Sri Lanka // The south //

Bundala National Park

Accessed around 15km east of Hambantota (and a similar distance west of Tissa), Bundala National Park is one of Sri Lanka’s foremost destinations for birdwatchers, protecting an important area of coastal wetland famous for its abundant aquatic (and other) birdlife, as well as being home to significant populations of elephants, crocodiles, turtles and other fauna. Although it doesn’t have quite the range of wildlife or scenery of nearby Yala National Park, Bundala is much quieter, and makes a good alternative if you want to avoid Yala’s crowds.

The park stretches along the coast for around 20km, enclosing five shallow and brackish lagoons, or lewayas (they sometimes dry up completely during long periods of drought) separated by thick low scrubby forest running down to coastal dunes. Almost two hundred bird species have been recorded here, their numbers swelled by seasonal visitors, who arrive between September and March. The lagoons attract an amazing variety of aquatic birds, including ibis, pelicans, painted storks, egrets and spoonbills, though the most famous visitors are the huge flocks of greater flamingoes. The Bundala area is the flamingoes’ last refuge in southern Sri Lanka, and you can see them here in variable numbers throughout the year; their exact breeding habits remain a mystery, though it’s thought they migrate from the Rann of Kutch in northern India. Flamingoes apart, the park’s most visible avian residents are its many peacocks (or Indian peafowl, as they’re correctly known): a memorable sight in the wild at any time, especially when seen perched sententiously among the upper branches of the park’s innumerable skeletal palu (rosewood) trees.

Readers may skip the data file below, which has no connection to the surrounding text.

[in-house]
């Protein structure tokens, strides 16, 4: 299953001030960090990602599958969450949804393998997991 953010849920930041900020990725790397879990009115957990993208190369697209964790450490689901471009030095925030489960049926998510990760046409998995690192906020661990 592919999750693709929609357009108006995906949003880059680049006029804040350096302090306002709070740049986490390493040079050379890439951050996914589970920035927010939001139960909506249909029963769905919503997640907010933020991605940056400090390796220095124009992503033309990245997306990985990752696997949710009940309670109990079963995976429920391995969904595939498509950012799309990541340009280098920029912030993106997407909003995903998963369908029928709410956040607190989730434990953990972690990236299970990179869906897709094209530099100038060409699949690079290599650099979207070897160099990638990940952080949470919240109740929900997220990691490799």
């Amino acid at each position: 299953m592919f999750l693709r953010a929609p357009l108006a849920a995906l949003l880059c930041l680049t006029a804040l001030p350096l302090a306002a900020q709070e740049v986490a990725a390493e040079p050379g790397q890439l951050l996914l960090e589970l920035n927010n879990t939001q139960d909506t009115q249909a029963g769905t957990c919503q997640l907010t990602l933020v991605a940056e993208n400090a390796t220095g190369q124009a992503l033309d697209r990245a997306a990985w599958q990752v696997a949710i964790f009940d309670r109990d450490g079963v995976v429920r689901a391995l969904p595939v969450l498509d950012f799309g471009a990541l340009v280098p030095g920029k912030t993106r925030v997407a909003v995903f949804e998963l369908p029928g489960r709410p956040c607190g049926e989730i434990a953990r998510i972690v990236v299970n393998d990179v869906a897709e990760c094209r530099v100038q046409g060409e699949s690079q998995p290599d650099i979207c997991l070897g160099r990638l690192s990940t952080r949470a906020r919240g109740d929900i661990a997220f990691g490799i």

Bundala is also home to 32 species of mammals, including civets, mongooses, wild pigs and giant Indian palm squirrels, as well as black-naped hares, though the most commonly seen mammals are the excitable troupes of grey langur monkeys. There are also a few elephants, including around ten permanent residents and some twenty semi-resident; larger seasonal migratory herds of up to sixty, comprising animals that roam the Yala, Uda Walawe and Bundala area, also visit the park. All five species of turtle lay their eggs on the park’s beaches, although there are currently no turtle watches. You’ll probably also come across large land monitors and lots of enormous crocodiles, which can be seen sunning themselves along the sides of the park’s lagoons and watercourses.

The best time to visit is between September and March, when the migratory birds arrive; early morning is the best time of day, though the park is also rewarding in late afternoon. Take binoculars, if you have them.

Read More